When the operation is complete and the child has received his bandage, he is driven into his bed to a so-called awakening department. There the child is allowed to lie down until they wake up properly, which can take up to a couple of hours. As a parent or relative, you can sit next to the bed during the time. Some children may feel unwell when they wake up.

Usually the child can go home the same day

Most often the child can go home from the hospital on the same day, but if it hurts a lot or if they have become dormant, it may be necessary to stay in the hospital for one night. The bone must be x-rayed after the plaster to make sure it is correct.

It is important that the arm is held high during the first few days so that it and the hand do not swell. Pay attention to whether the baby gets swollen or blue fingers. It is a sign that the arm is swollen and that the plaster is too tight. In the first instance, try a proper high position but it does not help, you should contact the emergency room or the health center where the child was treated.

The first few days after surgery, the child may feel uncomfortable and in pain. Then it may be good to give some form of pain reliever with paracetamol, for example Alvedon or Panodil. It is also good if the child tries to sleep with his hand on a pillow for the first nights.

The child may need to be home for a few days, depending on how serious the leg fracture has been and how bad they are.

The doctor sometimes needs to do a new X-ray examination after a week to see that the fracture is still in a good position.

The bone fracture heals

The healing of the broken bone in the hand or finger occurs through the formation of cartilage around the fracture of the bone. At first, it may feel like a hard lump, but the cartilage is converted within a year to normal bone tissue.

A bone fracture in the hand or fingers usually heals within about three weeks.

It can be hard to have plaster

Children may find it exciting to have plaster for a few days, but then it can be painful. After a while, for example, it may begin to itch under the plaster. The plaster also impedes mobility.

The dressing must be protected from water

Children who have plaster should not bathe. It is possible to shower, but the plaster must be protected from water because it is loosened by water. Dressings in the form of a plastic plaster are not destroyed by water, but the hydrogen stays inside the plaster and this makes the skin not feel well. There is a risk of fungal infection.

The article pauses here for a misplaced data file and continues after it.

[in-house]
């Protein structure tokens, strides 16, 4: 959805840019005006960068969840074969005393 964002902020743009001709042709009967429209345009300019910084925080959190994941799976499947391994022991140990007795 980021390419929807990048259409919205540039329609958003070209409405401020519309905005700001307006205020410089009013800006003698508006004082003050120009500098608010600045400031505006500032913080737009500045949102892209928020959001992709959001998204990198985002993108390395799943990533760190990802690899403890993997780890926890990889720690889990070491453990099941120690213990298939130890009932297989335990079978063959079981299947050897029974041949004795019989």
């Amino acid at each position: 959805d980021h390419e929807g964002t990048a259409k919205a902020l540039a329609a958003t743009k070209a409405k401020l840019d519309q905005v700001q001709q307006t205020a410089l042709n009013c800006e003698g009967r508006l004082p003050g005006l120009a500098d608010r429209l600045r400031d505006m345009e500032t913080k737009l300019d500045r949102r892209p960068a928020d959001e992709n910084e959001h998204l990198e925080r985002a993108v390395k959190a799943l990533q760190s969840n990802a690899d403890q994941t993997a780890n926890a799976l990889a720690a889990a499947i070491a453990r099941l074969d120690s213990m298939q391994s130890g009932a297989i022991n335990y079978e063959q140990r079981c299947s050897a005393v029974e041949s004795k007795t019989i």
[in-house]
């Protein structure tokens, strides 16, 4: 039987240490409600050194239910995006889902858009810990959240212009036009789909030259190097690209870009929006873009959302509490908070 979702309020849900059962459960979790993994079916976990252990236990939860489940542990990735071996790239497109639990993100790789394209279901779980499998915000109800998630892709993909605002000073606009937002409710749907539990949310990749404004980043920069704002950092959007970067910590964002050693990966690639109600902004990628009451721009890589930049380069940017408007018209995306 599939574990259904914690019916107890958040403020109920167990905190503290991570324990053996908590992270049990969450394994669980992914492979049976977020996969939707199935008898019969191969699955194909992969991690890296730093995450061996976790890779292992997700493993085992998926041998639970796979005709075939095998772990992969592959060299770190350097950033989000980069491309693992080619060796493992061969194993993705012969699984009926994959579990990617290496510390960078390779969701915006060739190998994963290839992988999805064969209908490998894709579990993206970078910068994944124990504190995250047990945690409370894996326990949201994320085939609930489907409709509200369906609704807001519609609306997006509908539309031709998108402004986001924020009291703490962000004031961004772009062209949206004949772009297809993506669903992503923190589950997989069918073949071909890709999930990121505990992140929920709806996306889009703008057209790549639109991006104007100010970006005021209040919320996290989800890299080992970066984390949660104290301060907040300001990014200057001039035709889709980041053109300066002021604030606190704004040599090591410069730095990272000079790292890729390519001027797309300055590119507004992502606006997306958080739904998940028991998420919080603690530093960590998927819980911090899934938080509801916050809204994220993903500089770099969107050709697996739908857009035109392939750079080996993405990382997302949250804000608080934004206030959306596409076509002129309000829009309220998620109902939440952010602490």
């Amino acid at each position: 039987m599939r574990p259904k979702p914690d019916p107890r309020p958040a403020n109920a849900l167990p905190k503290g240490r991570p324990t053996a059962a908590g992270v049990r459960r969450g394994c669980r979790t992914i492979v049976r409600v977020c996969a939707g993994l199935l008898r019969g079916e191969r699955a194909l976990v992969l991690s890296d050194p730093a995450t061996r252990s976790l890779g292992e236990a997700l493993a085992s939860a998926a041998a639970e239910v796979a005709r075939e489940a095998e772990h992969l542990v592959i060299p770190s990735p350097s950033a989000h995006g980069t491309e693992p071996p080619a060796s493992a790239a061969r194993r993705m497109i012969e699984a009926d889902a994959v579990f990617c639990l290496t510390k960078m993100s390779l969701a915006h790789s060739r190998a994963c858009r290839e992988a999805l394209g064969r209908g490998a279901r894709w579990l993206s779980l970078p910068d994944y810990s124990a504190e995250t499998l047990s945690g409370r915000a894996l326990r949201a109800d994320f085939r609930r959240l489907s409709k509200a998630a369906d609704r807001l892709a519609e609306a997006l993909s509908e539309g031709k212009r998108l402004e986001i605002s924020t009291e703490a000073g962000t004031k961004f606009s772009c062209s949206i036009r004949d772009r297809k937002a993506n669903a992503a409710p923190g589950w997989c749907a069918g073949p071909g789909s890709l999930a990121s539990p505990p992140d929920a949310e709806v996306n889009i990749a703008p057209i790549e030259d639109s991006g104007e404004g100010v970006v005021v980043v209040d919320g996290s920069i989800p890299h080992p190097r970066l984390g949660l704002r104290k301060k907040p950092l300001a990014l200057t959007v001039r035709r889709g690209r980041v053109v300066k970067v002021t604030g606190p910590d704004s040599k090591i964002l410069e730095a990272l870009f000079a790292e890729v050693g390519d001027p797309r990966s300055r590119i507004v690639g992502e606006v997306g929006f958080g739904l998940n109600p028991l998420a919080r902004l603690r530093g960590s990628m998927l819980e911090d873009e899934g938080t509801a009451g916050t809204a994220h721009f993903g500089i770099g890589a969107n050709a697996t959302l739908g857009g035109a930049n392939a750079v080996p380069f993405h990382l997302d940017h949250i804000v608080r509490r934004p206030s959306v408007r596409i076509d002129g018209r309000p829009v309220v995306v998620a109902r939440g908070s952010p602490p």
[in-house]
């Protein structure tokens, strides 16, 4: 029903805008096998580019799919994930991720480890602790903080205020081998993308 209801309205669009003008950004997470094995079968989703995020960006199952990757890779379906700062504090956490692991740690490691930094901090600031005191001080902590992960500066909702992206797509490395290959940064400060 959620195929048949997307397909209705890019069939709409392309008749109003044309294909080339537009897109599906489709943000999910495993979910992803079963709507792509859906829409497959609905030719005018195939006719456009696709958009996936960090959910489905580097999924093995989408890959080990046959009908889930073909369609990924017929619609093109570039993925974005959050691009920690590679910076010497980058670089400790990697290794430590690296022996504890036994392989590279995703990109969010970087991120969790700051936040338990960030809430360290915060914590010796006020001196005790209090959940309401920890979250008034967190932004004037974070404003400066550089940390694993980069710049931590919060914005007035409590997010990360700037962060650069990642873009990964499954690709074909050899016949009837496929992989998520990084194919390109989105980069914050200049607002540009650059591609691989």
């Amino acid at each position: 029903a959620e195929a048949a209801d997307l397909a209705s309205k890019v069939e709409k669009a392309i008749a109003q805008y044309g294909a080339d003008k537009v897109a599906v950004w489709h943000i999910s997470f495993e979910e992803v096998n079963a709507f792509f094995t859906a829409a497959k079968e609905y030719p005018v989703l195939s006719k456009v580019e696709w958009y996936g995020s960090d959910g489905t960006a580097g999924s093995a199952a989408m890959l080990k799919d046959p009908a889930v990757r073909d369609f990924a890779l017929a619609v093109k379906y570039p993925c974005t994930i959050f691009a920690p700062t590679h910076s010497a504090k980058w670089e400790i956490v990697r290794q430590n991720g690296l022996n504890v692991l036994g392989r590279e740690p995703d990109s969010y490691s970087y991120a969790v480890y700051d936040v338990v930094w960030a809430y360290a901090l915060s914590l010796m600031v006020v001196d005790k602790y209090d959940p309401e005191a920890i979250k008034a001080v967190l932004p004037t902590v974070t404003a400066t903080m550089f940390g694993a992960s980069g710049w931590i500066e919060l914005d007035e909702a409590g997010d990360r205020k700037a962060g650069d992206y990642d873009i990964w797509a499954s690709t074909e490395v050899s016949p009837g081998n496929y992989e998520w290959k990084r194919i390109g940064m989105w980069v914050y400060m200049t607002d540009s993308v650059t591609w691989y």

In pharmacies there are special plastic covers that can be used when the child is showering. You can also use a dense plastic bag.

If the plaster breaks

If the plaster breaks, it can be repaired or replaced. If there is a problem with the plaster, contact the place where the child was treated and received the plaster.

Some may find it nasty to remove the plaster

Some children may find it unpleasant to remove the plaster. If it is a plaster that surrounds the entire hand, the plaster must be cut with a special saw. It does not hurt, but can give a vibrating feeling and feel a little scary. The hand and fingers may feel unusually light after removing the plaster.

Most often, no exercise training is needed afterwards

Once the child has had the plaster or bandage removed, the doctor examines whether the hand or fingers appear to have healed, if more visits are needed, and for how long the child must refrain from sports.

The child may not always use the hand or fingers at one time when the plaster is removed. Usually, it usually takes some time before they get used to being without plaster and using the injured hand and fingers again. It is rare that a hand injury in children needs special training when the plaster is removed. Everyday movements such as dressing, eating and playing are usually enough for the strength and mobility to come back.

In case of finger injuries, some defects may remain and the finger may remain thicker for a long time. Such injuries are quite common and they may carry a less visible knuckle on the injured finger.

It usually takes about three to six weeks from the injury until the child can attend sports lessons at school again.

What happens in the body?

Bone fractures in the hand and fingers usually occur in the event of a severe shock to the hand when, for example, the child strikes the hand against a wall or receives himself in the event of a fall. The injury is also common if the child is engaged in sports.

There are several different bones in the hand. These are the wrist legs, the middle hands and the legs of the fingers.

Children receive injuries other than adults

Both children and adults can break bones in the hand and fingers in the event of an accident. But the growing child skeleton and the adult, ready-made skeleton receive different types of damage.

Some differences between children and adults:

  • The muscles attach to the skeleton with tendons. In children, the skeleton is softer and more porous than the tendon and tendon. Therefore, when children fall into an accident, the tendon or muscle does not break, but they more often suffer a skeletal injury than adults.
  • Because the skeleton is softer, children sometimes suffer injuries where the skeleton is not broken off as in adults, but only bent. These injuries are treated as common bone fractures.
  • As children grow, parts of the skeleton are softer and more porous than the other skeleton. Here the child can get displacements, so-called epiphysiolysis. These injuries are also treated as common bone fractures.
  • The child’s skeleton changes as it grows. Therefore, misalignments after leg fractures in the hand and fingers do not always need to be corrected or operated. In children, misalignments are corrected by themselves, while adults who have the same misalignments usually have to be treated.
  • Healing is much faster in children than in adults and therefore the treatment time is shorter.